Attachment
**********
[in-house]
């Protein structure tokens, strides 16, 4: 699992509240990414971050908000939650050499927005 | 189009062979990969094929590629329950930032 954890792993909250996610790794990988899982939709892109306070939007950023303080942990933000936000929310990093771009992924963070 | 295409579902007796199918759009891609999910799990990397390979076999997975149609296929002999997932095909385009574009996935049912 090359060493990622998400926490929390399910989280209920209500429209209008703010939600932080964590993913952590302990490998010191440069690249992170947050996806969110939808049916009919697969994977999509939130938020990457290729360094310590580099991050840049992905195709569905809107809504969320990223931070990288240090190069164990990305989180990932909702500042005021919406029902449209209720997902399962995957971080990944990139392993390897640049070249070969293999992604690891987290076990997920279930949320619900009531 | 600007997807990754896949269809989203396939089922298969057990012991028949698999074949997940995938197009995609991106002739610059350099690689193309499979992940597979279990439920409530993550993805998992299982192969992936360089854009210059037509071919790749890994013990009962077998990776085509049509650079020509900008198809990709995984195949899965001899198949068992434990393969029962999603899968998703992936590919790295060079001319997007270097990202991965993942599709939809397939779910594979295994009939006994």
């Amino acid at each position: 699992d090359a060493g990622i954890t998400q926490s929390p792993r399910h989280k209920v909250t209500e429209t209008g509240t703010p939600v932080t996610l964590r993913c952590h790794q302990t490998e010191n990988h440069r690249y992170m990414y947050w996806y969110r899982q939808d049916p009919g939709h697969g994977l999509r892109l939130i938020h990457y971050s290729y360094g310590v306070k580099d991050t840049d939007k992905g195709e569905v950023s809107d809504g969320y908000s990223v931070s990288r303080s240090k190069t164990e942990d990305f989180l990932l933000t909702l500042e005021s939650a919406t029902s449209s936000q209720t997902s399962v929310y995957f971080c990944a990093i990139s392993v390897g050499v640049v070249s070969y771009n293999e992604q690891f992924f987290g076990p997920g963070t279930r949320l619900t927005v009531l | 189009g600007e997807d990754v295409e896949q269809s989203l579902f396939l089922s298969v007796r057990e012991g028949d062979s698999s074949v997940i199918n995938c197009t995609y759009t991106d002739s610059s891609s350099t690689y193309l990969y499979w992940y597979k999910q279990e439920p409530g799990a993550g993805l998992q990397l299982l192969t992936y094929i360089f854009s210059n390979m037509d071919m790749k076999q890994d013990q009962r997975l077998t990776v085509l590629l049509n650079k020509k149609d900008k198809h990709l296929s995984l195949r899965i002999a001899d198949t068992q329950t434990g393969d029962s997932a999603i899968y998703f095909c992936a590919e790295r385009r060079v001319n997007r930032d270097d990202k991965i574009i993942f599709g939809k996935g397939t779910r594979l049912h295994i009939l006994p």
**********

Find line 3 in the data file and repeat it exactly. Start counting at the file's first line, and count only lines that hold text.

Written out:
């Amino acid at each position: 699992d090359a060493g990622i954890t998400q926490s929390p792993r399910h989280k209920v909250t209500e429209t209008g509240t703010p939600v932080t996610l964590r993913c952590h790794q302990t490998e010191n990988h440069r690249y992170m990414y947050w996806y969110r899982q939808d049916p009919g939709h697969g994977l999509r892109l939130i938020h990457y971050s290729y360094g310590v306070k580099d991050t840049d939007k992905g195709e569905v950023s809107d809504g969320y908000s990223v931070s990288r303080s240090k190069t164990e942990d990305f989180l990932l933000t909702l500042e005021s939650a919406t029902s449209s936000q209720t997902s399962v929310y995957f971080c990944a990093i990139s392993v390897g050499v640049v070249s070969y771009n293999e992604q690891f992924f987290g076990p997920g963070t279930r949320l619900t927005v009531l | 189009g600007e997807d990754v295409e896949q269809s989203l579902f396939l089922s298969v007796r057990e012991g028949d062979s698999s074949v997940i199918n995938c197009t995609y759009t991106d002739s610059s891609s350099t690689y193309l990969y499979w992940y597979k999910q279990e439920p409530g799990a993550g993805l998992q990397l299982l192969t992936y094929i360089f854009s210059n390979m037509d071919m790749k076999q890994d013990q009962r997975l077998t990776v085509l590629l049509n650079k020509k149609d900008k198809h990709l296929s995984l195949r899965i002999a001899d198949t068992q329950t434990g393969d029962s997932a999603i899968y998703f095909c992936a590919e790295r385009r060079v001319n997007r930032d270097d990202k991965i574009i993942f599709g939809k996935g397939t779910r594979l049912h295994i009939l006994p």